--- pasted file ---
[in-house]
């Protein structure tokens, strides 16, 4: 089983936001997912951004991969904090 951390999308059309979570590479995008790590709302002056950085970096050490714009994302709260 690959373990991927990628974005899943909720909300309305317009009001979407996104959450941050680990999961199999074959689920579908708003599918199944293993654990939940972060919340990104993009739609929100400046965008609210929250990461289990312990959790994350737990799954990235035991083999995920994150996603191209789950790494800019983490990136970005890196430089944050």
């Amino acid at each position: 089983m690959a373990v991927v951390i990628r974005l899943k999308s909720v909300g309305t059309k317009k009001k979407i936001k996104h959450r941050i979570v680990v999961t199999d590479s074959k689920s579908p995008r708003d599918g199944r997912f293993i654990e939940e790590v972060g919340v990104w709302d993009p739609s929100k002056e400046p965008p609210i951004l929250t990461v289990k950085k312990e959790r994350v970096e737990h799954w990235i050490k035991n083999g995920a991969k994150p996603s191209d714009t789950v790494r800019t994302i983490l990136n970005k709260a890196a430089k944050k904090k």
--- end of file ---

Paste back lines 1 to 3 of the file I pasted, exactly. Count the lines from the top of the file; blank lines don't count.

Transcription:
[in-house]
């Protein structure tokens, strides 16, 4: 089983936001997912951004991969904090 951390999308059309979570590479995008790590709302002056950085970096050490714009994302709260 690959373990991927990628974005899943909720909300309305317009009001979407996104959450941050680990999961199999074959689920579908708003599918199944293993654990939940972060919340990104993009739609929100400046965008609210929250990461289990312990959790994350737990799954990235035991083999995920994150996603191209789950790494800019983490990136970005890196430089944050």
């Amino acid at each position: 089983m690959a373990v991927v951390i990628r974005l899943k999308s909720v909300g309305t059309k317009k009001k979407i936001k996104h959450r941050i979570v680990v999961t199999d590479s074959k689920s579908p995008r708003d599918g199944r997912f293993i654990e939940e790590v972060g919340v990104w709302d993009p739609s929100k002056e400046p965008p609210i951004l929250t990461v289990k950085k312990e959790r994350v970096e737990h799954w990235i050490k035991n083999g995920a991969k994150p996603s191209d714009t789950v790494r800019t994302i983490l990136n970005k709260a890196a430089k944050k904090k």